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It is curious to see, in our observations upon natural objects, how the creative power of Providence seems to have tried all forms and shapes in the composition of species. In the cock bird a circle or collar of long feathers, somewhat resembling a ruff, encompasses the neck under the head, whence the bird took the name of Ruff. It is about a foot in length, with a bill about an inch long. There is a wonderful and almost infinite variety in the colours of the feathers of the males; so that in spring there can scarcely be found any two exactly alike. After moulting time they become all alike again. The hens are smaller than the cocks, and their feathers undergo no change. This small creature has been endowed with great natural courage. Spurred by love, the males fight desperately for the females, and the strongest often destroy many of their sex. The female is called a Reeve, and the flesh of this bird affords a very luscious meat. These are birds of passage, and arrive in the fens of Lincolnshire, and other

similar places in the spring. Mr. Pennant tells us, that in the course of a single morning, more than six dozen have been caught in one net; and that a fowler has been known to catch between forty and fifty dozen

in a season.

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Is a small bird, whose head and back are of a dusky ash colour, or dark gray. The rump white, and varied with black lines. The breast and belly white. The sides under the wings spotted with brown. He weighs about four ounces and a half, and generally makes his appearance in Lincolnshire in the beginning of winter. They abide there for two or three months, and fly off in flocks. When the Knot is fat, his flesh is accounted excellent food. They are caught in great numbers by nets, into which they are decoyed by carved wooden figures, painted to represent itself, and placed within them, much in the same way as the ruff. It is also fattened for sale, and then considered equal to the ruff in flavour. The season for taking it is from August to November, after which the frost compels it to disappear. This bird is said to have been a favourite dish with Canute the Great; and Camden observes that its name is derived from his-Knute, or Knout, as he was called, which, in process of time, has been changed to Knot.

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WEIGHS about four ounces. A pale red line divides the head in the middle longways; the chin under the bill is white; the neck is a mixture of brown and red; the breast and belly are almost wholly white. The back and wings are of a dusky colour. The flesh is tender, sweet, and of a very agreeable flavour, next to that of the woodcock. They feed especially upon small red worms, and upon insects, which they find in muddy and swampy places, on the shores of rivulets and brooks, and on the clayish margin of ponds. It is said that some Snipes remain with us all the summer, and build in moors and marshes, laying four or five eggs. The others are migratory. When forced by severe frosts to sheltered springs, they are often seen in large flights. Mr. Daniel states, that, about thirty years ago, Snipes were so abundant in the fens of Cambridgeshire, that as many were taken in Milton fen, by means of a lark-net, in one night, and by a single man, as could be contained in a small hamper.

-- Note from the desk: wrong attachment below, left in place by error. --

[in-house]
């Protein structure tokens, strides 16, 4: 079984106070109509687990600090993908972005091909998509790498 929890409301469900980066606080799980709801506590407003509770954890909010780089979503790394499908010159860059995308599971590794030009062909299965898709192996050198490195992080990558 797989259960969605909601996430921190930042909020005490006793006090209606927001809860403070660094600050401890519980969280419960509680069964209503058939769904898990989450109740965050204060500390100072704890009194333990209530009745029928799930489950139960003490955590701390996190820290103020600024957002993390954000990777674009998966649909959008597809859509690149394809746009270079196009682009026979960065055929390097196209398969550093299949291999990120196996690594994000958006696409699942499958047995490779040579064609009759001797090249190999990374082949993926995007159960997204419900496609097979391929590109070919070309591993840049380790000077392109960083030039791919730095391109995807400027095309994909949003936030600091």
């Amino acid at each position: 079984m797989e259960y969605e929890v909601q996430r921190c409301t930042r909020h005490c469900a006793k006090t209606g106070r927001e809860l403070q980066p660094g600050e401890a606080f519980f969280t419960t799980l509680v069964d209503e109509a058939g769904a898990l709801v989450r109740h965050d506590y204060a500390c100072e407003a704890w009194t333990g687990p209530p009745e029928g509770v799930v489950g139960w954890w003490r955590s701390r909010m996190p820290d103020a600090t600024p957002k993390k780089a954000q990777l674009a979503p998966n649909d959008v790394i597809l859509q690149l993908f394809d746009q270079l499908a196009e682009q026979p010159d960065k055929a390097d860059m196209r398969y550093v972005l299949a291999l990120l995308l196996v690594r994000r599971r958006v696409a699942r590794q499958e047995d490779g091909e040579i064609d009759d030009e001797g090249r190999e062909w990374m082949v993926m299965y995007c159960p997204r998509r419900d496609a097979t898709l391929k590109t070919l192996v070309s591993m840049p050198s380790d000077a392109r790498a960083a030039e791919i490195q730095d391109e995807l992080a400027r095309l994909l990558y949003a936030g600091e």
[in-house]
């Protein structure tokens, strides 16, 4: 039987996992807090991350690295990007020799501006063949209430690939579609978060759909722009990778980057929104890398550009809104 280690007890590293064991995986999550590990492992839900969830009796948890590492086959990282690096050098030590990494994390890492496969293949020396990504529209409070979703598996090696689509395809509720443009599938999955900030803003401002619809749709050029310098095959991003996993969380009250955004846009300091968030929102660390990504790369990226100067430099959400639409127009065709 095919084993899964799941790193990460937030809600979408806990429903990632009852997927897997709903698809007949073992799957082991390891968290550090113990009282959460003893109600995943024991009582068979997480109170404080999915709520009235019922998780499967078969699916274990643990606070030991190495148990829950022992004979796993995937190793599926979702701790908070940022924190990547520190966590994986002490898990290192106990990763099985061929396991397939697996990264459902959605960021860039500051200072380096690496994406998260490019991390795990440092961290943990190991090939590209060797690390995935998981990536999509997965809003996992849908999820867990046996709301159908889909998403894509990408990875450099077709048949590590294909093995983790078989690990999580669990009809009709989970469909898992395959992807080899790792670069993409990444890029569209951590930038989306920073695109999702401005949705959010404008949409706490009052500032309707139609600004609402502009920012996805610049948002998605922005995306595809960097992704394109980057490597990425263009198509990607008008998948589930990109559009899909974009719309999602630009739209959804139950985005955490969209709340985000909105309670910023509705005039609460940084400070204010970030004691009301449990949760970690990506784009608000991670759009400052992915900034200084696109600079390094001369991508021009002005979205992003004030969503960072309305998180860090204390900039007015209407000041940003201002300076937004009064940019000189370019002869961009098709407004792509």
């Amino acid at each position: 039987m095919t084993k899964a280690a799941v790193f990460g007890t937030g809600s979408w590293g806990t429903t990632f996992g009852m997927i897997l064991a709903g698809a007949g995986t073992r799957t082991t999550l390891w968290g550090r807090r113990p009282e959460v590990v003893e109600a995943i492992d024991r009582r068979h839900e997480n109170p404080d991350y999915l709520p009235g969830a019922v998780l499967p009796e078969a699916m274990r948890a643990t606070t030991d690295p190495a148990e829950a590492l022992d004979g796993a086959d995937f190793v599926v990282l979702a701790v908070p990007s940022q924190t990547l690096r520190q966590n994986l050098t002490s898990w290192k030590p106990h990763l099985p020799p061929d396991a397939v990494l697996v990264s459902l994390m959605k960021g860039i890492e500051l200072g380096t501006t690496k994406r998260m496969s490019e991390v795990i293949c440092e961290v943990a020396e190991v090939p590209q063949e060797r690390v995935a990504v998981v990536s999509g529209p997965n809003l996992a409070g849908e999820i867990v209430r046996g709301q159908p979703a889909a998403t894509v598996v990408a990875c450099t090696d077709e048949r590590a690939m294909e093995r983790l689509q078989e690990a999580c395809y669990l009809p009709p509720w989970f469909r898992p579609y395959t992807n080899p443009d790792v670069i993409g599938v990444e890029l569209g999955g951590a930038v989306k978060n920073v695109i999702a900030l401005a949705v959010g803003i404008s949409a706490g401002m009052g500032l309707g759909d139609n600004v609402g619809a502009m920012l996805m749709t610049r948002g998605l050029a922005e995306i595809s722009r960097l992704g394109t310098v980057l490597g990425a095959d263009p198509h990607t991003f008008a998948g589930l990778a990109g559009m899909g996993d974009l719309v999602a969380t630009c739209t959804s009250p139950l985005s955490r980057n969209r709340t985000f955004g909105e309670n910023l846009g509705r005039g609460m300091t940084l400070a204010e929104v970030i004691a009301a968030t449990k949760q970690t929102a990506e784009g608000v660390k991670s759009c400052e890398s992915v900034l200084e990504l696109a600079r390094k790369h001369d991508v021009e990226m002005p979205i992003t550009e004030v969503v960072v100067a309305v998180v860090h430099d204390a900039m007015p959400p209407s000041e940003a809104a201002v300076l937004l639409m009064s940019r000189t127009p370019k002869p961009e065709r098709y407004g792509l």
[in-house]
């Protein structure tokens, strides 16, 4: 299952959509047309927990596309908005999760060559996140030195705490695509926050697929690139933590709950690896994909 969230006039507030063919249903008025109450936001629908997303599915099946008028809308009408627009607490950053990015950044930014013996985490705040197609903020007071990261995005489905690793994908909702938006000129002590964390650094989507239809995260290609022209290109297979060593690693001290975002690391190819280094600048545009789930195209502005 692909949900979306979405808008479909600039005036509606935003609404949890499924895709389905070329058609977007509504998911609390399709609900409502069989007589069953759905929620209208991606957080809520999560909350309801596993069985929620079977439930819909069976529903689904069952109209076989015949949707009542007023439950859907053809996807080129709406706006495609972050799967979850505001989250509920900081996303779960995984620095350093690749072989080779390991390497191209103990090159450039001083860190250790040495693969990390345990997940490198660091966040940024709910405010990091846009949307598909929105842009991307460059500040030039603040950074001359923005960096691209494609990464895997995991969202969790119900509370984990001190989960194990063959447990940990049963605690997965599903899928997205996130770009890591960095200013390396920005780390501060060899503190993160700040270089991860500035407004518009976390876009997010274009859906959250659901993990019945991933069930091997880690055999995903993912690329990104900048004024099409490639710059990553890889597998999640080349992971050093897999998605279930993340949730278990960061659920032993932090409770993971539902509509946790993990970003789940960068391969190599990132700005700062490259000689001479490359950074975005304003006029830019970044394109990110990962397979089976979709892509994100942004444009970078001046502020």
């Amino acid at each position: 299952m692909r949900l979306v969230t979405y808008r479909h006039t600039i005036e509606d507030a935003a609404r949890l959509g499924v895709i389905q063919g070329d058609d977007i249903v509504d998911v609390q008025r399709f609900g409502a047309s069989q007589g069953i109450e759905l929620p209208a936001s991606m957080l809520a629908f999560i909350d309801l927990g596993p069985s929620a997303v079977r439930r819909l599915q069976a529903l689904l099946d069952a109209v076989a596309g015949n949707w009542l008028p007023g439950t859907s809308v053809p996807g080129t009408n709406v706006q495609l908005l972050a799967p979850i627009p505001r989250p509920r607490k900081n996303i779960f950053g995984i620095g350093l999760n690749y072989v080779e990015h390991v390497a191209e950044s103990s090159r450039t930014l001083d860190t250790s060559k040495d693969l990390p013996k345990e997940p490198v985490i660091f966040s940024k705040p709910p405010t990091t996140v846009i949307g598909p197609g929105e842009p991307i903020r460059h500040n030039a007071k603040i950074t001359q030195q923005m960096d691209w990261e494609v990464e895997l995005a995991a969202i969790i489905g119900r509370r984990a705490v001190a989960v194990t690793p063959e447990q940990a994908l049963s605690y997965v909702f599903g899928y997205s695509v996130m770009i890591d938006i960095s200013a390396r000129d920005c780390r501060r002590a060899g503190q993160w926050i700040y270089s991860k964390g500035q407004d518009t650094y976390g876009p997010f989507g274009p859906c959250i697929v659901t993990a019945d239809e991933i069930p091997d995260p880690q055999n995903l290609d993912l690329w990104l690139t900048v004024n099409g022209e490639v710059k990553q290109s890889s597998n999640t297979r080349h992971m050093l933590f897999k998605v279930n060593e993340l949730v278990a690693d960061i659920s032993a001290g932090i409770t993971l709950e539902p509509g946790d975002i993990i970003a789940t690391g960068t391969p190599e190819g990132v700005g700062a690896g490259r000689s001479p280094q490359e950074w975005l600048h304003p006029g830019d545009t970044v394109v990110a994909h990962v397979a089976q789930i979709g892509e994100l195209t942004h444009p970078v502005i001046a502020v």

The Snipe flies screaming from the marshy verge,
And towers in airy circles o'er the wood,
Still heard at intervals; and oft returns,
And stoops as bent to alight; then wheels aloft
With sudden fear, and screams and stoops again,
Her favourite glade reluctant to forsake.




Is somewhat less than a partridge. The upper side of the body is party-coloured of red, black, and gray, very beautiful to the sight. From the bill almost to the middle of the head he is of a reddish ash colour. The breast and belly are gray, with transverse brown lines; under the tail the colour is somewhat yellowish; the chin is white with a tincture of yellow. They are migratory birds, coming over into Britain in autumn, and departing again in the beginning of spring; yet they pair before they go, and are seen flying two together.

The colours of this timid bird make him apparently like the withered stalks and leaves of fern, sticks, moss and grass, which form the back ground of the scenery, by which he is sheltered in his moist and solitary retreats. Only, by being accustomed to it, is the sportsman enabled to discover him, and his leading marks are the full eye and glossy silver white-tipped tail of the bird. The flesh is held in high estimation, and hence he is eagerly sought after by sportsmen. It is hardly necessary to notice, that in dressing it for the spit the entrails are not to be drawn, as, dropping

upon slices of toasted bread, they are relished as a delicious kind of sauce. By some late observations, it appears that several individuals of the species remain with us the whole year. They frequent especially wet and swampy woods, the thick hedges near rivulets, and places affording them their allotted food, which consists of very small insects found in the moist ground.

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Soothed by the murmurs of the sea-beat shore,
His dun-gray plumage floating to the gale,
The Curlew blends his melancholy wail
With those hoarse sounds the rushing waters pour.


THE Curlew is a pretty large bird, weighing about twenty-four or five ounces. He is found on the seashore on all sides of England. The middle parts of the feathers of the head, neck, and back are black, the borders or outsides ash-coloured, with a mixture of

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